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N2 - INTRODUCTION: Oncogenic ALK kinase activity associated with ALK gene rearrangement is the target of crizotinib, an ALK inhibitor recently approved by the Food and Drug Administration for the treatment of ALK-rearranged (ALK+) non-small cell lung cancers. ALK+ status is generally thought to be mutually exclusive of epidermal growth factor receptor (EGFR) and KRAS mutations. However, the mutation status of other genes is not widely known in ALK+ tumors. The aim of this study is to survey for mutations involving other genes in 25 ALK+ cases confirmed by fluorescent in situ hybridization. METHODS: Using the DNA extracted from formalin-fixed paraffin-embedded tumor samples, a MassArray-based Lung Cancer Mutations Screening Panel was performed to test for 179 individual mutations in 10 genes, including EGFR, KRAS, BRAF, ERBB2, JAK2, AKT1, AKT2, KIT, MET and PIK3CA, which have been implicated in lung carcinogenesis and/or considered as potential therapeutic targets. RESULTS: Five of 25 ALK+ cases showed additional genetic abnormalities, which were verified by gene sequencing. One patient had EGFR del L747-S752. The remaining four mutations were in the MET gene: MET N375S (n = 2) and MET R988C (n = 2). No MET amplification was found by fluorescent in situ hybridization in the four cases with MET mutation. No mutations were detected in the other genes tested. CONCLUSIONS: In summary, additional mutations were found in 20% of ALK+ cases involving two of the 10 genes tested. Our study highlights that EGFR mutation can be present in ALK+ tumors, though uncommon. Clinical implication of MET mutation in our cases is uncertain and further study is needed.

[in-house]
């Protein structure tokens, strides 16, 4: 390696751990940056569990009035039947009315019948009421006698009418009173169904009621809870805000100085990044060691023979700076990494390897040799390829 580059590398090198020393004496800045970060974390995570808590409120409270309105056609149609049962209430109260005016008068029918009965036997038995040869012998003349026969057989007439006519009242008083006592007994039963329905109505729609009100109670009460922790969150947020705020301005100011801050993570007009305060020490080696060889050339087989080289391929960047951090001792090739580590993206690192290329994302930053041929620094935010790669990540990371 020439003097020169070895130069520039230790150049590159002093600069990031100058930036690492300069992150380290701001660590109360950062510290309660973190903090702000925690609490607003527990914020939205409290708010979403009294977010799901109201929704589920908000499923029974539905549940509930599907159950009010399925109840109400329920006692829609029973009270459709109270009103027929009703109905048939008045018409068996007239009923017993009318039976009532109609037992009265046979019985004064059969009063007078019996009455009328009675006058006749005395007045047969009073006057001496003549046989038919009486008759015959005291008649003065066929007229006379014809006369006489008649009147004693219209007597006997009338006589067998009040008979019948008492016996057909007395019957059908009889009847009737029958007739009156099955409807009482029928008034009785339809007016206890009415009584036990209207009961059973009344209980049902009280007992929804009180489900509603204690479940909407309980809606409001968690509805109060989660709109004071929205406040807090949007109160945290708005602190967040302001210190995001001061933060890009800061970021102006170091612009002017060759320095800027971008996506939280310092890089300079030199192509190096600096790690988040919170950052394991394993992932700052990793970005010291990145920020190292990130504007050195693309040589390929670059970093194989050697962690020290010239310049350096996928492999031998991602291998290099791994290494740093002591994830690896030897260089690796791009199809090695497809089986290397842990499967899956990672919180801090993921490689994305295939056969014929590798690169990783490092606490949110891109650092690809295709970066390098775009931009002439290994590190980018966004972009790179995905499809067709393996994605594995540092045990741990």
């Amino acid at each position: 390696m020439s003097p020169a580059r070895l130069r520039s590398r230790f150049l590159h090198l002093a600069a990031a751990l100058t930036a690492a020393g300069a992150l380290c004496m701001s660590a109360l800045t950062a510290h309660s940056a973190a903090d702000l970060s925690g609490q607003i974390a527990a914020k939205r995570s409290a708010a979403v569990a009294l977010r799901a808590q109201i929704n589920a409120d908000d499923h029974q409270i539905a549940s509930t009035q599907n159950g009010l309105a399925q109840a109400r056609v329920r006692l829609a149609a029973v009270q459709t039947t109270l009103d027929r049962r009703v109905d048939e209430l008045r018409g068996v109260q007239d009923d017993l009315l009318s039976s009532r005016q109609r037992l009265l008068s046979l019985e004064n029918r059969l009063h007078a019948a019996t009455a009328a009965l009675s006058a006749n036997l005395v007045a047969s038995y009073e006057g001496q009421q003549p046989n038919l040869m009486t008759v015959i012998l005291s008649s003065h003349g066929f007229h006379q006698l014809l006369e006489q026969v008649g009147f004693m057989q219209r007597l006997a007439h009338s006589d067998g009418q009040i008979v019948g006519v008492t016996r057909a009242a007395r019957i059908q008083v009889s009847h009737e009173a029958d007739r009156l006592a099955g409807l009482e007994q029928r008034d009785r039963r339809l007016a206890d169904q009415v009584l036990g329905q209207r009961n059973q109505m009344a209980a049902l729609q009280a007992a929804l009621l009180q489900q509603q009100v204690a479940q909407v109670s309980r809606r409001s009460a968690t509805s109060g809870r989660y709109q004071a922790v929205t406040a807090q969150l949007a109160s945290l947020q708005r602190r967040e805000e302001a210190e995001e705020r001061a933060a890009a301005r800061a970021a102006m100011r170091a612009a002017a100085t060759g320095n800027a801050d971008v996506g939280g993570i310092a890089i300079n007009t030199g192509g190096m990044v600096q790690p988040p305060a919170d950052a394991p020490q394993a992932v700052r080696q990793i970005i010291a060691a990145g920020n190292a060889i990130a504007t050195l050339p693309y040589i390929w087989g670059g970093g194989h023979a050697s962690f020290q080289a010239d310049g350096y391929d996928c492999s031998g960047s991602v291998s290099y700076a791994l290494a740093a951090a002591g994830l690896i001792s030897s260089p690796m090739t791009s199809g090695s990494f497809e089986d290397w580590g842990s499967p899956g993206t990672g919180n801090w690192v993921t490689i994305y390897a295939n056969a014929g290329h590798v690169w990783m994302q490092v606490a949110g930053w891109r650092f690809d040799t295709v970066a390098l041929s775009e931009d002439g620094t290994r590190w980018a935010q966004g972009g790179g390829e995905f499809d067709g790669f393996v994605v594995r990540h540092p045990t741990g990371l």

AB - INTRODUCTION: Oncogenic ALK kinase activity associated with ALK gene rearrangement is the target of crizotinib, an ALK inhibitor recently approved by the Food and Drug Administration for the treatment of ALK-rearranged (ALK+) non-small cell lung cancers. ALK+ status is generally thought to be mutually exclusive of epidermal growth factor receptor (EGFR) and KRAS mutations. However, the mutation status of other genes is not widely known in ALK+ tumors. The aim of this study is to survey for mutations involving other genes in 25 ALK+ cases confirmed by fluorescent in situ hybridization. METHODS: Using the DNA extracted from formalin-fixed paraffin-embedded tumor samples, a MassArray-based Lung Cancer Mutations Screening Panel was performed to test for 179 individual mutations in 10 genes, including EGFR, KRAS, BRAF, ERBB2, JAK2, AKT1, AKT2, KIT, MET and PIK3CA, which have been implicated in lung carcinogenesis and/or considered as potential therapeutic targets. RESULTS: Five of 25 ALK+ cases showed additional genetic abnormalities, which were verified by gene sequencing. One patient had EGFR del L747-S752. The remaining four mutations were in the MET gene: MET N375S (n = 2) and MET R988C (n = 2). No MET amplification was found by fluorescent in situ hybridization in the four cases with MET mutation. No mutations were detected in the other genes tested. CONCLUSIONS: In summary, additional mutations were found in 20% of ALK+ cases involving two of the 10 genes tested. Our study highlights that EGFR mutation can be present in ALK+ tumors, though uncommon. Clinical implication of MET mutation in our cases is uncertain and further study is needed.